SQL SERVER – Find Max Worker Count using DMV – 32 Bit and 64 Bit

During several recent training courses, I found it very interesting that Worker Thread is not quite known to everyone despite the fact that it is a very important feature. At some point in the discussion, one of the attendees mentioned that we can double the Worker Thread if we double the CPU (add the same number of CPU that we have on current system). The same discussion has triggered this quick article.

Here is the DMV which can be used to find out Max Worker Count

SELECT max_workers_count
FROM sys.dm_os_sys_info

Let us run the above query on my system and find the results.

As my system is 32 bit and I have two CPU, the Max Worker Count is displayed as 512.

To address the previous discussion, adding more CPU does not necessarily double the Worker Count. In fact, the logic behind this simple principle is as follows:

For x86 (32-bit) upto 4 logical processors  max worker threads = 256
For x86 (32-bit) more than 4 logical processors  max worker threads = 256 + ((# Procs – 4) * 8)
For x64 (64-bit) upto 4 logical processors  max worker threads = 512
For x64 (64-bit) more than 4 logical processors  max worker threads = 512+ ((# Procs – 4) * 16)

In addition to this, you can configure the Max Worker Thread by using SSMS.

Go to Server Node >> Right Click and Select Property >> Select Process and modify setting under Worker Threads.

According to Book On Line, the default Worker Thread settings are appropriate for most of the systems.

Reference: Pinal Dave (http://blog.SQLAuthority.com)

8 thoughts on “SQL SERVER – Find Max Worker Count using DMV – 32 Bit and 64 Bit

  1. Hello Pinal,

    No doubt It will increase the performance but In addition its required handsome RAM to handle these worker threads.

    Value 0.Database engine calculate the optimal worker threads

    Like

  2. Hi Pinal,

    Do we have to set the Max Woker Thrads? Let say I got 704 after running your query above. I have 15 CPU and 24GB on Memory. Max Woker Thrads is 0 by default at the moment. Is it really gain the performance to change it to 0 to 704?

    I run the following query as well..

    select count(*) from sys.dm_os_threads

    I got – 88.

    Any suggestions?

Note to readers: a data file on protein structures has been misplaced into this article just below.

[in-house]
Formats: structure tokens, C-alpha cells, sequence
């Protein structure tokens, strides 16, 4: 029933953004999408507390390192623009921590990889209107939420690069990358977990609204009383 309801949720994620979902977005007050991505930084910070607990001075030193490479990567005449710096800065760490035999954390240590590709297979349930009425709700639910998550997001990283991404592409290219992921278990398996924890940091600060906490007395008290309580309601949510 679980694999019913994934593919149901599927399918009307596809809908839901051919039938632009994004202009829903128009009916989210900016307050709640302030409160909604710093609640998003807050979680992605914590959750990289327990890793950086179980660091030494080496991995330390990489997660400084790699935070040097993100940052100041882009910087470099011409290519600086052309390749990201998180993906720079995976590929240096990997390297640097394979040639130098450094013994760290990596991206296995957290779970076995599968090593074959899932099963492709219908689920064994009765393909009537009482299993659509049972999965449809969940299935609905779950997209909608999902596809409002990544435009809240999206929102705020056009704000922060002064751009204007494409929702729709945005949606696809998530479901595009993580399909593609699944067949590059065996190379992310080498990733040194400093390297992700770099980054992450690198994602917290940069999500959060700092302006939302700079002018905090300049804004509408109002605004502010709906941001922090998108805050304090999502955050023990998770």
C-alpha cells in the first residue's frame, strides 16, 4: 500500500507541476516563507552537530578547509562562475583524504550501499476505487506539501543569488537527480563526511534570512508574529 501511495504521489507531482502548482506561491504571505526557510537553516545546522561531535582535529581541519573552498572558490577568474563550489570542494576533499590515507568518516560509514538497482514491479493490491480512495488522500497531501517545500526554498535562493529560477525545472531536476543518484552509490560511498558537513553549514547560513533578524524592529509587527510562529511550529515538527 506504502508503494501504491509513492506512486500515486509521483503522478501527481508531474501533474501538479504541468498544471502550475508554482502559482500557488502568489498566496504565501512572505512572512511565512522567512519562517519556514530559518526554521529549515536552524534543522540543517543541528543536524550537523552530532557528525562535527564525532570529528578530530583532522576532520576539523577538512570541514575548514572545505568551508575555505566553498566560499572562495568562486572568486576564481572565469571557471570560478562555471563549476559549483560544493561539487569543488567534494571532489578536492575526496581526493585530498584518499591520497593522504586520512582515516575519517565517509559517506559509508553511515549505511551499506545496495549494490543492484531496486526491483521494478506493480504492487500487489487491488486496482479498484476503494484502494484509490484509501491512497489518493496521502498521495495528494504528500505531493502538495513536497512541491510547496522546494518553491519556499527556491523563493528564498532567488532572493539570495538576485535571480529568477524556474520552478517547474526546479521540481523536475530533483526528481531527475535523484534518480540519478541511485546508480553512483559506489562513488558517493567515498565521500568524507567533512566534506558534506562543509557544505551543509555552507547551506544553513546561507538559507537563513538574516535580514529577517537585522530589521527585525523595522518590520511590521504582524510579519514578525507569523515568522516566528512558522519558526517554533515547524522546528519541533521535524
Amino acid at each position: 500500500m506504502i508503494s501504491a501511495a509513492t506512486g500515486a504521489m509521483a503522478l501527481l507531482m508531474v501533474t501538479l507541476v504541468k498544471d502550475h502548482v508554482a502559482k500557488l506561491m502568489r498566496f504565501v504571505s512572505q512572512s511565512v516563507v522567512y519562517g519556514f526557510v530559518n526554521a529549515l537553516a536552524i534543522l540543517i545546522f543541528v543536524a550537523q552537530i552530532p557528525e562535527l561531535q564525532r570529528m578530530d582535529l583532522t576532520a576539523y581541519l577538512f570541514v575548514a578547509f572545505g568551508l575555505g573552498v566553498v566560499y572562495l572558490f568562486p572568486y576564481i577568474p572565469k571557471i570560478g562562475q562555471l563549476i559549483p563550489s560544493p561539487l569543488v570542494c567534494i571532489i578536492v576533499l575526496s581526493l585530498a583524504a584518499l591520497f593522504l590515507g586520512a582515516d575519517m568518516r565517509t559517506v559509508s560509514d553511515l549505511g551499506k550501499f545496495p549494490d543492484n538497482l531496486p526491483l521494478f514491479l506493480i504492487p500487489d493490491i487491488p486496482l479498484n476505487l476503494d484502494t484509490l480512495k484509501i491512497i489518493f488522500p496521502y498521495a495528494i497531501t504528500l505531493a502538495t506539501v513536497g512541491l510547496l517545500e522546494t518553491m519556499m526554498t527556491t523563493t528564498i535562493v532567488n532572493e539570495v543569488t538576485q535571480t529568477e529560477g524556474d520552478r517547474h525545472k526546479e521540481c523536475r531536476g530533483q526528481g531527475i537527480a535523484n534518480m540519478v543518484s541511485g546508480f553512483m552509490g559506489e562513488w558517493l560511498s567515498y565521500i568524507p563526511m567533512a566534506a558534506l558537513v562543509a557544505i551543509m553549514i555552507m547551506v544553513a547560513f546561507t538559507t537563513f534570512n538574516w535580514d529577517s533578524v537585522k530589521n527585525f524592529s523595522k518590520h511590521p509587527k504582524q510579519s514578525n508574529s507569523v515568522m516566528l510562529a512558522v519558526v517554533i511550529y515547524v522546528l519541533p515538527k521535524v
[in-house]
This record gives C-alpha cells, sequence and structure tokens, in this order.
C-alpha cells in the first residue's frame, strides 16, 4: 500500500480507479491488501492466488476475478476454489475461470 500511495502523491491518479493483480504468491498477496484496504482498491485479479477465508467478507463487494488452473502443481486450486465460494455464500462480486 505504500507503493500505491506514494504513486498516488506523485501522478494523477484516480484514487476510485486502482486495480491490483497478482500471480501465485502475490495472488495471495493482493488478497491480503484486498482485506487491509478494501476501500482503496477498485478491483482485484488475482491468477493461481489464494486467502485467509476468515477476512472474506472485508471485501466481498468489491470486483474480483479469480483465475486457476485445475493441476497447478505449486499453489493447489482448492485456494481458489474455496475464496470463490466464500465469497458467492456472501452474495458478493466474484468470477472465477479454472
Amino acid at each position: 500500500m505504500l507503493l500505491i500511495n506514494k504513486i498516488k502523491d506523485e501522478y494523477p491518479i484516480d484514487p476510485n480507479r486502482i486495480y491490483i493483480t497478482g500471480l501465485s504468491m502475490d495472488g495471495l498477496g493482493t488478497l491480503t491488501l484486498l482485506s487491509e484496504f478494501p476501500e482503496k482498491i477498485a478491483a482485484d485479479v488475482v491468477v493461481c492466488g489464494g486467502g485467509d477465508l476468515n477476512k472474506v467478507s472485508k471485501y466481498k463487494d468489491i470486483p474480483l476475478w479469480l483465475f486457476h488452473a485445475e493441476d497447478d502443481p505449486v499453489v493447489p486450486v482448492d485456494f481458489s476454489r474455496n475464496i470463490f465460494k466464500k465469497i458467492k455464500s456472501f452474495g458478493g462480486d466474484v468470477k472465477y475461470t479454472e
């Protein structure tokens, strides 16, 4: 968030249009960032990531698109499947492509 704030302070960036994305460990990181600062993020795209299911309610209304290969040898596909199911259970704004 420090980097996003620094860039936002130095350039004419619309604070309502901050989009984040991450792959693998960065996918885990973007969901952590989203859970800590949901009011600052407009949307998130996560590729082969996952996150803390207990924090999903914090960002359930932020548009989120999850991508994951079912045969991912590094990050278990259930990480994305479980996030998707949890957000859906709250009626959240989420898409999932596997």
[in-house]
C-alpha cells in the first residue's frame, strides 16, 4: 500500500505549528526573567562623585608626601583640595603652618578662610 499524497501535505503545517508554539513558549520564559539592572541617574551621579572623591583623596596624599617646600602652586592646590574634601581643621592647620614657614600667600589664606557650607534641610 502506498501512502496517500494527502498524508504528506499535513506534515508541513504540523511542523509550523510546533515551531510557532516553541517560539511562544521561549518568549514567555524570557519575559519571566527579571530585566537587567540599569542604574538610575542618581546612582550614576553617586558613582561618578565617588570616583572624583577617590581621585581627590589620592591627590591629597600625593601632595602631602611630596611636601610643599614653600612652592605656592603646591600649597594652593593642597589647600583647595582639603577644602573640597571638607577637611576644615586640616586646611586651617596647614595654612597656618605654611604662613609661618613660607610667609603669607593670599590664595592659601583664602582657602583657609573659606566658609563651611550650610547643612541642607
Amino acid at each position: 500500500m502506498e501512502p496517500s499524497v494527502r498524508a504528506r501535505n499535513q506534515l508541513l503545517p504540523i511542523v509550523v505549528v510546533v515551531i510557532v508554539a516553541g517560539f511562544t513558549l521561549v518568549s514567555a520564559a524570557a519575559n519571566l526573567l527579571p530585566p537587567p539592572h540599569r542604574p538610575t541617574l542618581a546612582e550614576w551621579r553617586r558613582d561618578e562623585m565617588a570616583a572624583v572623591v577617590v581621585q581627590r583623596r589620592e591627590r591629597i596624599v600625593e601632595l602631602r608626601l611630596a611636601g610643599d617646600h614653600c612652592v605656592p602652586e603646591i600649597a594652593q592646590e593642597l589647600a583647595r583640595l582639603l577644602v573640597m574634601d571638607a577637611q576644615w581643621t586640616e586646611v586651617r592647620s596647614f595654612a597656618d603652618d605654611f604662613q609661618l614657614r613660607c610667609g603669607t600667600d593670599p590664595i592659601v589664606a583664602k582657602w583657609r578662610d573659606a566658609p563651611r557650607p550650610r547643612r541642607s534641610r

Thanks.
    Leo

    Like

  3. Dear Leo,

    Max worker threads depends on physical processor it will be create over head if we will set depend on logical processor like Core 2 Duo,Quad core etc

    First check it total physical processor,you can find easily from the device manager,

    0-CPU to 15-CPU=total 16 CPU

    1) 4 Quad Core= 4 physical X 4 Logical= 16

    First of all find physical processor then set this parameter accordingly.

    Thanks
    S.Jahanzaib Hassan

    Like

  4. Im a little confused why you would change this from 0 to say 512 which is the result of my query when I ran it. What is the gain and negative for changing this?

    Like

  5. hi dear;

    This is my system configuration:

    Intel(R)Core(tm)2 Duo CPU E4500@2.20gz 1 gb ram and database like MsSqlserver 2005 developer editions

    how to impure my CPU And MEMORY utilization,reply me

    Thanks
    k.ganeshan

    Like

  6. Hi Pinal, looks like a typo there

    For x64 (64-bit) more than 4 logical processors max worker threads = 512+ ((# Procs – 4) * 8)

    For x64 (64-bit) more than 4 logical processors max worker threads = 512+ ((# Procs – 4) * 16)

    I think its 16, not 8.

    Like

  7. Pingback: SQL SERVER – Weekly Series – Memory Lane – #025 | SQL Server Journey with SQL Authority

  8. Not sure what is the logic behind, but below is what i observed..

    max worker threads = 512+ ((# Procs – 4) * 16) — this calculation worked for 64-bit – 64 logical processors machine

    max worker threads = 512+ ((# Procs – 4) * 32) — this calculation worked for 64-bit – 80 logical processors machine

    Like

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